Function for curve fitting

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I plotted a graph on Origin software and need to do curve fitting to get accurate results. From my understanding, I need to provide a function for the fitting. So how do I derive the function?

I am actually provided with the function I(x)=I0-I1cos(x-x0) and this function will fit the lowest part of my curve and the program will derive x0 which is the value of x when the y value is the lowest. On the other hand, the function I(x)=I2+I3cos(x-x1) will fit the highest part of the curve and x1 is the value of x when y is the highest.

Can somebody explain those 2 functions and how the software fit the curve with it and how all this can be related to the Taylor's Series?
 

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Dale
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I cannot help at all with Origin software, but I can help you with the curve fitting in general.

If you can, a priori, separate your data into "high part" data and "low part" data then you could fit the "high part" data to one function and the "low part" to the other function. My guess is that you cannot do that a priori (i.e. without looking at the y values). Therefore you should simultaneously fit all of the data to a single function which would fit both the high part and the low part. The easiest such function would simply be the sum of the two functions.

The other thing that you would like to avoid is any non-linear fitting. Unfortunately, the way that you have it written is non-linear in both x0 and x1.

So, can you think of a simple function which is equal to the sum of the two functions you have given, and pulls all of the fit parameters outside of the sin and cos functions?
 
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Thank you DaleSpam. I don't understand why we need to avoid non-linear fitting but my curve is suppose to look like a period of cos curve. I guess this is a mathematical question but what does those two functions actually mean? Would the result be different if they are change to sin? Why is it minus for the lowest part and plus for the highest part?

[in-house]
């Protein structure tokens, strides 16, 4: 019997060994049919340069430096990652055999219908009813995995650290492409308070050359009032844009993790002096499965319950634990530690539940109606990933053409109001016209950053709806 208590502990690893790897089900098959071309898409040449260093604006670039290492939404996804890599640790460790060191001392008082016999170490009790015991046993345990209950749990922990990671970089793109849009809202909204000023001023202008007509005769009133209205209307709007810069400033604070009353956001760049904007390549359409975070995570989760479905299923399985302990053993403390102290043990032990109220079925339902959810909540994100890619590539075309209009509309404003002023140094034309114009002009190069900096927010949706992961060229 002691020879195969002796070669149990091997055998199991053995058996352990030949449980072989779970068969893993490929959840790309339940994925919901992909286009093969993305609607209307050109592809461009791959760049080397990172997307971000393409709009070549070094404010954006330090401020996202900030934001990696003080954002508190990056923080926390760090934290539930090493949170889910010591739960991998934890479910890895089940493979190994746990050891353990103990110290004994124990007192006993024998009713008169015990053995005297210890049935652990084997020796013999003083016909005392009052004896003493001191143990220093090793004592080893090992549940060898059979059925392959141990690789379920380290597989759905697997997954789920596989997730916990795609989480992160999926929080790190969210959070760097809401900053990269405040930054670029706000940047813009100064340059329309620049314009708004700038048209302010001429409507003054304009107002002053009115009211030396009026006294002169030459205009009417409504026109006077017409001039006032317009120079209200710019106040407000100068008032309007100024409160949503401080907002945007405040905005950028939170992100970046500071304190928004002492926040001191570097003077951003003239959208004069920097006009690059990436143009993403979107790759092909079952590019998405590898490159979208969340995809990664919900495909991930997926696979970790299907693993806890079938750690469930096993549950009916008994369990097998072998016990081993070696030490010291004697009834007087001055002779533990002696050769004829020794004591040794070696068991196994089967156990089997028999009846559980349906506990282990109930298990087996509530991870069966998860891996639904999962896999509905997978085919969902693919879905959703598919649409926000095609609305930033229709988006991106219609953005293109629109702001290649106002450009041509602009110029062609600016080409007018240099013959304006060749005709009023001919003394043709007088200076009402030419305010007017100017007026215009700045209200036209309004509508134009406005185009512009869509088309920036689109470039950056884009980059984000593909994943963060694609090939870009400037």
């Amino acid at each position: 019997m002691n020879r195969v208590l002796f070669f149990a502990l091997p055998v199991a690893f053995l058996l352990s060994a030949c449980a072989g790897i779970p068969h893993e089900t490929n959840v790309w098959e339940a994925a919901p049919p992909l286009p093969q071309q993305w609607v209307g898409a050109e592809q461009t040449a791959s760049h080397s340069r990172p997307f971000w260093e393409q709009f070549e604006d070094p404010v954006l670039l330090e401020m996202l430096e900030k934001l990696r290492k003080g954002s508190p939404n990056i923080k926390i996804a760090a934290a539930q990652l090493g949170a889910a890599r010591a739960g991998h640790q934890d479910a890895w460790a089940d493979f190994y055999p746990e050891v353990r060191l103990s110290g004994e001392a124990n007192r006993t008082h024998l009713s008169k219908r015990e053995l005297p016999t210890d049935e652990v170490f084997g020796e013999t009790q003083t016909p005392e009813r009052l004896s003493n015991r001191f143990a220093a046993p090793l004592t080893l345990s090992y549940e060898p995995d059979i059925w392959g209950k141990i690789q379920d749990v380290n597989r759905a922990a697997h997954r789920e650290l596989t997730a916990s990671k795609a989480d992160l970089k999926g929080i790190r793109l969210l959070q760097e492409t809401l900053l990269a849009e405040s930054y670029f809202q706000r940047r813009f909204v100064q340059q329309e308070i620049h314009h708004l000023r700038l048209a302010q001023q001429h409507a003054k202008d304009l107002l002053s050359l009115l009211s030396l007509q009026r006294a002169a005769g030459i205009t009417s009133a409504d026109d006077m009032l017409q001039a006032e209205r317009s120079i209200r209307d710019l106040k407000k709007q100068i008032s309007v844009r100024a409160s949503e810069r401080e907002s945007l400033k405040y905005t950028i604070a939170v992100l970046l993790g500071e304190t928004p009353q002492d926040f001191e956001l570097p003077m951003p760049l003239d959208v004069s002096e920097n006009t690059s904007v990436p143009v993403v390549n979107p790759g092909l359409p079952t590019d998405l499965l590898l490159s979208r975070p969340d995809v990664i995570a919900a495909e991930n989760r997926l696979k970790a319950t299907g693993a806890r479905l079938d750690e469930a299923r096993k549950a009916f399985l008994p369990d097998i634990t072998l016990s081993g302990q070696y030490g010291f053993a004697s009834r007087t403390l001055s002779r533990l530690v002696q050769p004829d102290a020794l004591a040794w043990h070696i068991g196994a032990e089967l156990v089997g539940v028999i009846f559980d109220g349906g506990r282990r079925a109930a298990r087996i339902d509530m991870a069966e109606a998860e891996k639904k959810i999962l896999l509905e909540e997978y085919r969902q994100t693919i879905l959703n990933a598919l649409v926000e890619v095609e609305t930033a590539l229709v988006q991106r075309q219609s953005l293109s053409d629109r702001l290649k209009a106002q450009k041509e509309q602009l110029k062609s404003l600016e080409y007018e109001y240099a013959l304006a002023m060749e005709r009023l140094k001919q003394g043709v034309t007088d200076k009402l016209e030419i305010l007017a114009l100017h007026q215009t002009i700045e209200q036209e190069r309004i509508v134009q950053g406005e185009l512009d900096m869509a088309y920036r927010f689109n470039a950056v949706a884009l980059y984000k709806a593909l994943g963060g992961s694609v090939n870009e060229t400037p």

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Dale
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I don't understand why we need to avoid non-linear fitting but my curve is suppose to look like a period of cos curve.
There are non-linear fitting routines, but they usually require an initial guess, and they can converge to bad fits sometimes or be very sensitive to the guess or noise in the data. It is not that you cannot do non-linear fitting, but you usually get better results if you can linearize your system (which you can here).


I guess this is a mathematical question but what does those two functions actually mean?
I don't know the context, you haven't said. It means that I(x) has a given relationship to x, but I cannot tell you more.

Would the result be different if they are change to sin?
This is along the lines that you should be thinking about. Since ##\cos(x) = \sin(x+\pi/2)## then if you fit a function to ##\cos(x-x_0)## that is exactly the same as fitting a function to ##\sin(x-k_0)## where ##k_0=x_0+\pi/2##.

Why is it minus for the lowest part and plus for the highest part?
This is the same as with the previous question. There is no difference between fitting ##I_1 \cos(x)## vs ##-I_3 \cos(x)##. They will both fit the same data equally well simply with the fit parameters ##I_1=-I_3##.
 
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